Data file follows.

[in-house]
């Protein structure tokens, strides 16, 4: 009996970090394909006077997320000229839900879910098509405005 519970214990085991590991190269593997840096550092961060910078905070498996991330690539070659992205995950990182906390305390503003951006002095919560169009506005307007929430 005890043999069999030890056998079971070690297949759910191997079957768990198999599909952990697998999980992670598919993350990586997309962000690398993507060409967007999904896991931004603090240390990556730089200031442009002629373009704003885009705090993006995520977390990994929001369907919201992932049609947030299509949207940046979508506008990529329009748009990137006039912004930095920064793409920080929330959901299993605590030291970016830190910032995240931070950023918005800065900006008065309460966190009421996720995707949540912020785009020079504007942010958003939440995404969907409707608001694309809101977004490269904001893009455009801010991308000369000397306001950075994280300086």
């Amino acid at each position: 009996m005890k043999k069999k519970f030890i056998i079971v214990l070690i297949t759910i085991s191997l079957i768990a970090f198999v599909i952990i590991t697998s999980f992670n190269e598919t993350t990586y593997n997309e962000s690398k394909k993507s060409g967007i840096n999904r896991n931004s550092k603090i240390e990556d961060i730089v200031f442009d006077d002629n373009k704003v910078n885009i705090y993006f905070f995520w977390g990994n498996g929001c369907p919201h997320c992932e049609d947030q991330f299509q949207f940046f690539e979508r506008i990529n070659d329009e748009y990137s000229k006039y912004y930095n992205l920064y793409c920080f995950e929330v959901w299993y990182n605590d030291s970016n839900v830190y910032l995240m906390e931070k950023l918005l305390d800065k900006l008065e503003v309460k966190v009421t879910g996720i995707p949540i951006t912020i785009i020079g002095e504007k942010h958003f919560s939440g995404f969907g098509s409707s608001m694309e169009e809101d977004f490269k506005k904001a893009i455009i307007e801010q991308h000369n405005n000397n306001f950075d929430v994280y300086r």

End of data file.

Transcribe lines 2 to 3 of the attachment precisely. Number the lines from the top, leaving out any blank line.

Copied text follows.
């Protein structure tokens, strides 16, 4: 009996970090394909006077997320000229839900879910098509405005 519970214990085991590991190269593997840096550092961060910078905070498996991330690539070659992205995950990182906390305390503003951006002095919560169009506005307007929430 005890043999069999030890056998079971070690297949759910191997079957768990198999599909952990697998999980992670598919993350990586997309962000690398993507060409967007999904896991931004603090240390990556730089200031442009002629373009704003885009705090993006995520977390990994929001369907919201992932049609947030299509949207940046979508506008990529329009748009990137006039912004930095920064793409920080929330959901299993605590030291970016830190910032995240931070950023918005800065900006008065309460966190009421996720995707949540912020785009020079504007942010958003939440995404969907409707608001694309809101977004490269904001893009455009801010991308000369000397306001950075994280300086």
């Amino acid at each position: 009996m005890k043999k069999k519970f030890i056998i079971v214990l070690i297949t759910i085991s191997l079957i768990a970090f198999v599909i952990i590991t697998s999980f992670n190269e598919t993350t990586y593997n997309e962000s690398k394909k993507s060409g967007i840096n999904r896991n931004s550092k603090i240390e990556d961060i730089v200031f442009d006077d002629n373009k704003v910078n885009i705090y993006f905070f995520w977390g990994n498996g929001c369907p919201h997320c992932e049609d947030q991330f299509q949207f940046f690539e979508r506008i990529n070659d329009e748009y990137s000229k006039y912004y930095n992205l920064y793409c920080f995950e929330v959901w299993y990182n605590d030291s970016n839900v830190y910032l995240m906390e931070k950023l918005l305390d800065k900006l008065e503003v309460k966190v009421t879910g996720i995707p949540i951006t912020i785009i020079g002095e504007k942010h958003f919560s939440g995404f969907g098509s409707s608001m694309e169009e809101d977004f490269k506005k904001a893009i455009i307007e801010q991308h000369n405005n000397n306001f950075d929430v994280y300086r």